You know that panic feeling you get sometimes when you feel out of control. You know, it comes in the middle of the night and you wake abruptly, believing that a giant spider is lowering itself down on your head! Yeah, me too.
I studied communications at UW Milwaukee back in the 90’s and one of the theories we studied was the Uncertainty Reduction Theory. It was developed in 1975 by Charles Berger and Richard Calabrese, is a communication theory from the post-positivist tradition. The basic gist is that people have a need to reduce uncertainty about others by gaining information about them. Using verbal communication, nonverbal expressiveness, information-seeking behavior, intimacy, reciprocity, similarity, and “liking” we gain information about another person or a society. What is learned allows for one to feel a sense of control, which may lead to feeling connected.
We all do it. Uncertainty is unpleasant and therefore motivational; people communicate to reduce it. We are comfortable in relationship or society when we can predict or explain it. The idea of entering the mystery of the unknown is just not our natural disposition.
As we get closer to ditching the bus, We have been weeding through irrational fears. Personally, I’m consumed with gathering information about some of the places we are going to, so as to feel more secure, safe and comfortable when we get there. The fact is however, that I might find a sense of security by researching and I might have a great track record assimilating into new experiences. I might have good intuition and be able to read situations but ultimately I have no control. And as soon as, I admit that fact, the fear I’m struggling with looses power and I find a peace that goes before me.
People ask, are you scared of running into unrest in some of the countries you’re going to? They ask, are you scared of being a target or someone trying to kidnap your children? Are you nervous about not being able to speak the languages and getting ripped off? Are you worried about not having modern amenities or getting sick? Then, they usually follow-up the question with a story they have heard about someone who had some traumatic experience over seas and what to look out for in those places.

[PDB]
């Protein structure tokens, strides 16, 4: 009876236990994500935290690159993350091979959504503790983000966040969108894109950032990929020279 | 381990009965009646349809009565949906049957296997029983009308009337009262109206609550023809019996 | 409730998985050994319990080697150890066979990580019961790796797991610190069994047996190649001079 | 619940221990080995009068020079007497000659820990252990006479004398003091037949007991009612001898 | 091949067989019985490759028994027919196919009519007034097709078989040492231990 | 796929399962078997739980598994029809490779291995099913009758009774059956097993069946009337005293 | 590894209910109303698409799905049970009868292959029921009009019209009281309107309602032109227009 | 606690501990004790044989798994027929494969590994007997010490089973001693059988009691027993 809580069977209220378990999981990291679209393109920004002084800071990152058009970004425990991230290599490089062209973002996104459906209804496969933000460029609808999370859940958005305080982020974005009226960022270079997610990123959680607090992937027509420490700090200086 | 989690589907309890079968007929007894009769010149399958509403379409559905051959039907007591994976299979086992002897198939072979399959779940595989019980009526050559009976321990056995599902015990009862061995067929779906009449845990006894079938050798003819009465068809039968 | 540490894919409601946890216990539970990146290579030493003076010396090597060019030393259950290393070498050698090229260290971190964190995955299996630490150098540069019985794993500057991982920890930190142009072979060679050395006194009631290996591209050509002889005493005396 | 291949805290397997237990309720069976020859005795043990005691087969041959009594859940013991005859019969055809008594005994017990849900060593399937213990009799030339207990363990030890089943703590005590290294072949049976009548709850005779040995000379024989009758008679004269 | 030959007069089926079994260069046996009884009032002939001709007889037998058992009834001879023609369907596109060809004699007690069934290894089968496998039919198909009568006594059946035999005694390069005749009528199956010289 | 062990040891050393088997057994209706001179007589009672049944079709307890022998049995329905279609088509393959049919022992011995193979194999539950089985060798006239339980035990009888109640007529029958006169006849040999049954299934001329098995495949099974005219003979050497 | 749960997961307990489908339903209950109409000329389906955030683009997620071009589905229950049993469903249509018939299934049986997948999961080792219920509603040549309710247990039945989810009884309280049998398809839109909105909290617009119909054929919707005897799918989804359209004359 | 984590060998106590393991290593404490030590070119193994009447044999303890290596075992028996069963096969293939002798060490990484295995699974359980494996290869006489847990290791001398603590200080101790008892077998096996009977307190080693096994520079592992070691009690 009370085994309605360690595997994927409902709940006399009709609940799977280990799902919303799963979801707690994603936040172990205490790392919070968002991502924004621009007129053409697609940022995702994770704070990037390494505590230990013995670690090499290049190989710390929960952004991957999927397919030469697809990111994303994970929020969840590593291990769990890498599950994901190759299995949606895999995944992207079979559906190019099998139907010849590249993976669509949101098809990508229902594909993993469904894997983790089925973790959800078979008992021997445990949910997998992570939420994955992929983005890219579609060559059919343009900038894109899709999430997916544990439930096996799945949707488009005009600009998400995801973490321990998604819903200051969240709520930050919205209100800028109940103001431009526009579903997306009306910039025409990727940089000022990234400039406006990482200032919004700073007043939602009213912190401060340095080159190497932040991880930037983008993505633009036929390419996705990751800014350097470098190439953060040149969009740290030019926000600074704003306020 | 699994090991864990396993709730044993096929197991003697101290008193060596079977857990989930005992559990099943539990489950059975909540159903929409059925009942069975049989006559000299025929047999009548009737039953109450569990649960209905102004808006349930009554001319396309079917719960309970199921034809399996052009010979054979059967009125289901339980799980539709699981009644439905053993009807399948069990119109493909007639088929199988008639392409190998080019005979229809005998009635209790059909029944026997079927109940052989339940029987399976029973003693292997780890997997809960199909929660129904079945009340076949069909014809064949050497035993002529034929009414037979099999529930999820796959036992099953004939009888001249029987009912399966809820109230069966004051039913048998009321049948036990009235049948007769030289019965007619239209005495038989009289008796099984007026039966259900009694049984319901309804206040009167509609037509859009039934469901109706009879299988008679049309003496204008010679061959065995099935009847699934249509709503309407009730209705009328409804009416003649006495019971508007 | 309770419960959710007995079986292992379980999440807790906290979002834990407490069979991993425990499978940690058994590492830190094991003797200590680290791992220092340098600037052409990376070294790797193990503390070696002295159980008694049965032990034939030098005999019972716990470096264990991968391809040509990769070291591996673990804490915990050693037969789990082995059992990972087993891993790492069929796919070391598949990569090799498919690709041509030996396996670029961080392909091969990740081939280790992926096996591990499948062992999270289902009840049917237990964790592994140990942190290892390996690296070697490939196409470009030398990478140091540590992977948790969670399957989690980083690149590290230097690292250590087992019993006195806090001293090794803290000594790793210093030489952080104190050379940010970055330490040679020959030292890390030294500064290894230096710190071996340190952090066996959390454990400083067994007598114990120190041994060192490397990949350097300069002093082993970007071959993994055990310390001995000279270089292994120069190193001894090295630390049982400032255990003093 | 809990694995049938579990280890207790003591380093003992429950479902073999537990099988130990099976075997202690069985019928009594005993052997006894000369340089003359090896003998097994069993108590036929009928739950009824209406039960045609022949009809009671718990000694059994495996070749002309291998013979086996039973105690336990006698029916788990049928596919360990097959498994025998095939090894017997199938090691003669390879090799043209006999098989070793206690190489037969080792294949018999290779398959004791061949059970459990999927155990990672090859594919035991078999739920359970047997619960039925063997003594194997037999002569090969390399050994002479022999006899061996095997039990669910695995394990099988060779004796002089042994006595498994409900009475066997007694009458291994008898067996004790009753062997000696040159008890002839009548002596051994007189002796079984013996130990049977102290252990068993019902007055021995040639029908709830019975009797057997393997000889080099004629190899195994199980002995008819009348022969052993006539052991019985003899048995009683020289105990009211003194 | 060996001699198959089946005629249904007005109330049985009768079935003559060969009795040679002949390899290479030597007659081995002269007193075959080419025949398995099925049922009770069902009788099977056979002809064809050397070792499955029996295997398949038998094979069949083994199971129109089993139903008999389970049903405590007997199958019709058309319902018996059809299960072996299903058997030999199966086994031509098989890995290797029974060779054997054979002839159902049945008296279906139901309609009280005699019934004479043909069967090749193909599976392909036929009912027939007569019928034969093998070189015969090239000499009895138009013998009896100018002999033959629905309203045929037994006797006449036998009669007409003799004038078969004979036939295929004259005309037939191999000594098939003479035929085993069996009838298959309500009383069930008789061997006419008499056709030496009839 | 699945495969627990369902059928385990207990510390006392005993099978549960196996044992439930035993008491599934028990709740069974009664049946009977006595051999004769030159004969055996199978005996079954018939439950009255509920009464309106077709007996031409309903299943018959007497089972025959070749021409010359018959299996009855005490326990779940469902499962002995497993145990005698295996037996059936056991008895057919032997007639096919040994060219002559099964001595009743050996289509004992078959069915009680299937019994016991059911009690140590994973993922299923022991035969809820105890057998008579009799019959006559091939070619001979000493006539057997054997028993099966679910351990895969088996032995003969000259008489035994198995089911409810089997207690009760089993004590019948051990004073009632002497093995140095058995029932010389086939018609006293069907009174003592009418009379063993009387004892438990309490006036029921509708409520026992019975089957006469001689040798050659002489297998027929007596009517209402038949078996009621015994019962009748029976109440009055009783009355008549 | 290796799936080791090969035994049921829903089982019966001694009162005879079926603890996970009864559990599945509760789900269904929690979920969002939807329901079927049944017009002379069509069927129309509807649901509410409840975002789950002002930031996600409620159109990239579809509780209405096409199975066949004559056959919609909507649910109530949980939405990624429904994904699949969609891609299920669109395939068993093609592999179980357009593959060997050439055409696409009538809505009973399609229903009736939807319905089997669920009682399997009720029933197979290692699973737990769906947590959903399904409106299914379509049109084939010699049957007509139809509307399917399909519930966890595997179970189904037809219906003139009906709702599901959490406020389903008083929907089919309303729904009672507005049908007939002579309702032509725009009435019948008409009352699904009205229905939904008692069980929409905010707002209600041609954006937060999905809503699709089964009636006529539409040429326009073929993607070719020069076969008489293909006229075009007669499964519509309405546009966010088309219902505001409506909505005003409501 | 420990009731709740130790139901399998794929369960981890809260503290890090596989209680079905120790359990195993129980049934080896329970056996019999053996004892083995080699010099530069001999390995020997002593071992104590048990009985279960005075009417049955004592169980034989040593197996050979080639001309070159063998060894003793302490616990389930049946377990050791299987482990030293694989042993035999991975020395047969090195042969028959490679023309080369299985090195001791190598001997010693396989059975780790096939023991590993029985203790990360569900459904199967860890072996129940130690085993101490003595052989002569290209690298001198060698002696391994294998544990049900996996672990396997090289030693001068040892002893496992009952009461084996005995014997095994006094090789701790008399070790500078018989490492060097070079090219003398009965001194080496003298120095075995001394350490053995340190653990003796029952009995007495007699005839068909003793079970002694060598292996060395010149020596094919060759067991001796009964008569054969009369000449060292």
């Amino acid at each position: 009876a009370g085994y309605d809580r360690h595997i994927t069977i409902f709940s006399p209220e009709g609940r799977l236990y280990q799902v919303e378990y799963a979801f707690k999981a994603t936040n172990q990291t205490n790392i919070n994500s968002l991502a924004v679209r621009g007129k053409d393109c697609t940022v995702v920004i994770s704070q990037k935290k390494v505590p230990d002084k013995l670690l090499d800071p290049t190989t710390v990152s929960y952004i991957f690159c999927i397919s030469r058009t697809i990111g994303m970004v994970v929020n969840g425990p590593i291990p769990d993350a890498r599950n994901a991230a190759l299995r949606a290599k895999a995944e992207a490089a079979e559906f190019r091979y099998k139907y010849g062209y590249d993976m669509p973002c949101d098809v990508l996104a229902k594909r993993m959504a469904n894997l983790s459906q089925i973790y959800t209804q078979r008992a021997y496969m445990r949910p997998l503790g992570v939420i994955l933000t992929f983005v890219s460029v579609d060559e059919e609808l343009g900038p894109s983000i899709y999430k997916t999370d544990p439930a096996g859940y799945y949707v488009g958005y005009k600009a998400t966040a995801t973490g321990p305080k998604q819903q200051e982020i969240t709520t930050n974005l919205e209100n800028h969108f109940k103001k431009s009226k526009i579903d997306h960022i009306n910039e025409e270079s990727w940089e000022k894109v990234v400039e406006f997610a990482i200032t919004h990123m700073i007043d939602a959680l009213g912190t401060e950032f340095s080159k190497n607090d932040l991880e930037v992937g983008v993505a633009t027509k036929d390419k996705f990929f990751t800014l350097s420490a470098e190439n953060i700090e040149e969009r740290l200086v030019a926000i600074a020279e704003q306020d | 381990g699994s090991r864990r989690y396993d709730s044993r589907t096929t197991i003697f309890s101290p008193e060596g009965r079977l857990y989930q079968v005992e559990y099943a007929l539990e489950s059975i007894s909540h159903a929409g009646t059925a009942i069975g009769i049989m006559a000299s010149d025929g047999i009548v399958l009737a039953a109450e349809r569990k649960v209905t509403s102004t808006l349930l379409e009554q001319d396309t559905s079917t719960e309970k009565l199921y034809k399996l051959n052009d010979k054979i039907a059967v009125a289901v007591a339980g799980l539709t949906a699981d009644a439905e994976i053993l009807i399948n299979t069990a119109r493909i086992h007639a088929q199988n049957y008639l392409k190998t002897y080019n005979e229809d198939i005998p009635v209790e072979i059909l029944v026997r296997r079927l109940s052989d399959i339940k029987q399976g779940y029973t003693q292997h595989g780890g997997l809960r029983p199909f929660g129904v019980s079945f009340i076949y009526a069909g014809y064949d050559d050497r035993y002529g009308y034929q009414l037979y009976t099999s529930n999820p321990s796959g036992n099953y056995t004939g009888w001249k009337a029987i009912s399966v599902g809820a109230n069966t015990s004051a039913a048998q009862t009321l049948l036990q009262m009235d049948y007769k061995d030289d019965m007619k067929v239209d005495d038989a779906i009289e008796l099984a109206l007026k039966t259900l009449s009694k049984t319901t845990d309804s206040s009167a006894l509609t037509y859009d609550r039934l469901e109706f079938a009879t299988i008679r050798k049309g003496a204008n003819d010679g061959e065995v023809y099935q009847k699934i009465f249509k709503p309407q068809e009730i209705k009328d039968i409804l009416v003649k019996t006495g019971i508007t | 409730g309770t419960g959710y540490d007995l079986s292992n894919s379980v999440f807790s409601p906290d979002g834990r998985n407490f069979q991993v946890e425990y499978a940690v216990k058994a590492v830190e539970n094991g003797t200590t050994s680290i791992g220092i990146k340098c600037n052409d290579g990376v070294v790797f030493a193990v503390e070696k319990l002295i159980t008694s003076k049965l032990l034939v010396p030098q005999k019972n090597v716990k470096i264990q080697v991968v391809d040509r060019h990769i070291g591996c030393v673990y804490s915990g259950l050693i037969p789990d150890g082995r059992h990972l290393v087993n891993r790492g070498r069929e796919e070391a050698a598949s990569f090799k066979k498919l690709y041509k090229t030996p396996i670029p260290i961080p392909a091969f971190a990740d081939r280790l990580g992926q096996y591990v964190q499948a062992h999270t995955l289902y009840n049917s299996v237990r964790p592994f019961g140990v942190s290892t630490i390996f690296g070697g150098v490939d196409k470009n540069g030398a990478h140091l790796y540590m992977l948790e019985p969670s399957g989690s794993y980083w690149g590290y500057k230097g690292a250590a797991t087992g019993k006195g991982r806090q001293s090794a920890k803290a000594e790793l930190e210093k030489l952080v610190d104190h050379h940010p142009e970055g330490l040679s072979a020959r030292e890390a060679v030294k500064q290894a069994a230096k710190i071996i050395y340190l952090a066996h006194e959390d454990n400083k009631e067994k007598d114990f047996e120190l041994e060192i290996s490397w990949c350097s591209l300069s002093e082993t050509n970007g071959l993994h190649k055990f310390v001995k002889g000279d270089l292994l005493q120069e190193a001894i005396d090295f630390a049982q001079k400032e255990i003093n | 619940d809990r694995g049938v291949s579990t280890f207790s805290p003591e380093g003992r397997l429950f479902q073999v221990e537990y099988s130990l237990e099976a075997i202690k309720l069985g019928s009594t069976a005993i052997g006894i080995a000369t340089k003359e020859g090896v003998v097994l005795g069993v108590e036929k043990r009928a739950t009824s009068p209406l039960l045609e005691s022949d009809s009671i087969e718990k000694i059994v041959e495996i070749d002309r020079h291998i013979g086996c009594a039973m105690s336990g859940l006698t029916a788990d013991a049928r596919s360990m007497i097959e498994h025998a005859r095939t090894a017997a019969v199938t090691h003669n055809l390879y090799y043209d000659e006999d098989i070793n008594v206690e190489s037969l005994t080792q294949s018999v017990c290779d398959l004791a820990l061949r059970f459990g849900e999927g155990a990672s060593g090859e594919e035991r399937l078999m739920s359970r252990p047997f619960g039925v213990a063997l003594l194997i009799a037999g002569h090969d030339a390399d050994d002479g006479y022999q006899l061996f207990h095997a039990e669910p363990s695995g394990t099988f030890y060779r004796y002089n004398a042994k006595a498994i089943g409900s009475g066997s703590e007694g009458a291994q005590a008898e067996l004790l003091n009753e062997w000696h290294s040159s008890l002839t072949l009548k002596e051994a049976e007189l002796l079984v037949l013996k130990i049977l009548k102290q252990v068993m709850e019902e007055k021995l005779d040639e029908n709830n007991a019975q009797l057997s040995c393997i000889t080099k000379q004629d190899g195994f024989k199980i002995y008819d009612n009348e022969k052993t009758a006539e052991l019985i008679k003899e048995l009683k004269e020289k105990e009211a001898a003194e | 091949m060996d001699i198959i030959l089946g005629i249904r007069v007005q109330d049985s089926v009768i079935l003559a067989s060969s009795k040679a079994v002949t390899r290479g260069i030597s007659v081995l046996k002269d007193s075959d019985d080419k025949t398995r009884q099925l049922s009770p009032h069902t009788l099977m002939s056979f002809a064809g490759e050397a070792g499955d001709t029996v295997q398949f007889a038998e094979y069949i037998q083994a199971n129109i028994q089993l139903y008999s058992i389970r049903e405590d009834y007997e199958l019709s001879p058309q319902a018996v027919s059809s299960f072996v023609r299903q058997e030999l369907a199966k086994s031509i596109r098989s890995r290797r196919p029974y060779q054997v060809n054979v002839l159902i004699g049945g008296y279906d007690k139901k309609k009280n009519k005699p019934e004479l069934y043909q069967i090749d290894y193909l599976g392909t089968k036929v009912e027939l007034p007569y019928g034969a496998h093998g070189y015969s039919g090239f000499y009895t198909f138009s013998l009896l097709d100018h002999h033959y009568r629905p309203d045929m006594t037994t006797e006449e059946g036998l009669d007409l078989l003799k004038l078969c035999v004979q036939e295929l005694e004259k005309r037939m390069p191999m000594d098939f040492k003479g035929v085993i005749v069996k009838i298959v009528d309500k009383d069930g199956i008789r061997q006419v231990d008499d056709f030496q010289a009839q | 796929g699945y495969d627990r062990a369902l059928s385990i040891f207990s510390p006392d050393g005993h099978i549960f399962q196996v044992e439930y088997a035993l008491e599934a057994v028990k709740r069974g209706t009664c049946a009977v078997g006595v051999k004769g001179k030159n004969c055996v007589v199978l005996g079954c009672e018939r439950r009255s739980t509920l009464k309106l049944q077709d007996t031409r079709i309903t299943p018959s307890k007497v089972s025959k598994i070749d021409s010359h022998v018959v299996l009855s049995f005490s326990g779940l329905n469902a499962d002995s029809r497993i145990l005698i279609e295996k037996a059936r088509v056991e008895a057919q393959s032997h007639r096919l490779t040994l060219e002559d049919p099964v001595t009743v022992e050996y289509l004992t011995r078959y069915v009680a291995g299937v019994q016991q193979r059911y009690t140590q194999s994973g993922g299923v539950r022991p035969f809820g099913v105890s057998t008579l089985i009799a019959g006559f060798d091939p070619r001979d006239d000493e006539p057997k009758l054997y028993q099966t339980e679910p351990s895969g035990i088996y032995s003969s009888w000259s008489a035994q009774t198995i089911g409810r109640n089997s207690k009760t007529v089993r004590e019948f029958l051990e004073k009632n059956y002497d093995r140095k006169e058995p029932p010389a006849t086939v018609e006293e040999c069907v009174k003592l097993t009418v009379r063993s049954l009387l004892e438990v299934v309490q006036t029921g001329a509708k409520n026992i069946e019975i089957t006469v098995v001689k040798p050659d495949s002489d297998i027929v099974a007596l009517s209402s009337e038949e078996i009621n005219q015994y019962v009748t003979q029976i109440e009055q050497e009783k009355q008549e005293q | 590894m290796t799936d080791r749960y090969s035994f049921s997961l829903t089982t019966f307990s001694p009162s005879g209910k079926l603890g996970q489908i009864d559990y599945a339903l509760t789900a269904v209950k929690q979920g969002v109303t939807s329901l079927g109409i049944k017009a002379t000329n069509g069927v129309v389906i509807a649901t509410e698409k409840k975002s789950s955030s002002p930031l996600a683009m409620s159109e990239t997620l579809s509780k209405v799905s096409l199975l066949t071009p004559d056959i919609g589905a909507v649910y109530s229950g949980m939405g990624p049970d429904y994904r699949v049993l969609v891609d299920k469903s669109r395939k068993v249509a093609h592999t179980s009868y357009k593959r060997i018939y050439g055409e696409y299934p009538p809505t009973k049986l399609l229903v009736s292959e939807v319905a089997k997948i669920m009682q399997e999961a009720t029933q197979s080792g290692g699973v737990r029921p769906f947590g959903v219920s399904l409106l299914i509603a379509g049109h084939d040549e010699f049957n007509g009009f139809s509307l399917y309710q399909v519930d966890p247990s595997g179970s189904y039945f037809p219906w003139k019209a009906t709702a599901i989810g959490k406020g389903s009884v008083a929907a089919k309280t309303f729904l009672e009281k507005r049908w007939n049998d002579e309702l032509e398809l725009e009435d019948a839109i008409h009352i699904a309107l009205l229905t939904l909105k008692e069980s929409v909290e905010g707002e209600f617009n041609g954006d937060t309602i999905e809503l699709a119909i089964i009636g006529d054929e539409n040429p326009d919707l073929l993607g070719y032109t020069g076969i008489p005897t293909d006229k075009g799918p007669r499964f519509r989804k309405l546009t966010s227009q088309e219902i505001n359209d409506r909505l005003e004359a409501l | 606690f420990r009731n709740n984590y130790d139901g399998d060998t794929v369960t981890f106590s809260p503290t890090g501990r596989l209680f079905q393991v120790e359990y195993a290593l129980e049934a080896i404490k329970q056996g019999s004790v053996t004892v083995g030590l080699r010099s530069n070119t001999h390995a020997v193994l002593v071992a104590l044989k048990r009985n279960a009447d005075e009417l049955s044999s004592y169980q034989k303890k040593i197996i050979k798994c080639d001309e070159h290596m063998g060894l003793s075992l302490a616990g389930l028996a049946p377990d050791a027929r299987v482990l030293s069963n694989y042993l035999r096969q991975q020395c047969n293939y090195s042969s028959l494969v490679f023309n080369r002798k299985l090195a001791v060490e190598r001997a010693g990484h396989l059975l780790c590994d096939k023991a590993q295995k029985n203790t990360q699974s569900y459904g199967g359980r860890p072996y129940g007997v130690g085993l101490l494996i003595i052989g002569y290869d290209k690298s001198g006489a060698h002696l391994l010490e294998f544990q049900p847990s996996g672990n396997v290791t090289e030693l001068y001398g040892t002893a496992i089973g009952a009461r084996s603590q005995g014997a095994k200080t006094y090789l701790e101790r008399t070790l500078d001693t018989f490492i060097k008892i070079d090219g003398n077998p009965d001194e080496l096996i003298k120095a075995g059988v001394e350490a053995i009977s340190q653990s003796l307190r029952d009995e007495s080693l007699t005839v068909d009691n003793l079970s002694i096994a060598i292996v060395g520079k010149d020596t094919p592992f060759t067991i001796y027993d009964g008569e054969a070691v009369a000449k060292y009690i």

All of those questions are fear based and I’ll admit we’ve asked them too. We live in a culture that is driven by comfort and security. Yes, we want to be comfortable and secure but we have found that as we question our cultural construct and push past our natural instincts, that we are able to see something more to this life. No longer do comfort and security sit in the forefront of our existence but rather faith and adventure have risen to the top. Faith that God goes before us, weaving us together with humanity for the purpose of exchanging gifts and talents, so that those we meet along the way would see that reconciliation and restoration to both God and others, including their enemy is actually possible. And, adventure has allowed us to see the Glory of God in all it’s splendor, from the beauty of creation and the diversity of nature, to meeting people from all walks of life, learning and gleaning wisdom from them about God’s faithfulness in their culture and traditions.
We are willing to give up much of our comforts and security because we trust we are right where we are supposed to be, breathing in every moment. And, if for some unseen reason, tragedy were to come our way, our hope would be in the one who has brought us on this grand adventure of life. Of course, we will continue to work out this sense of uncertainty, as its human nature. However, we hold tightly to our unbreakable spiritual lifeline. We know that grounding is the only thing that will make any sense in times of trouble.
What’s that old hymn, My hope is built on nothing less…
I’m sure that will be ringing in our ears as we continue forward.
~We who have run for our very lives to God have every reason to grab the promised hope with both hands and never let go.~ Hebrews Author Unknown, but probably is Priscilla. 🙂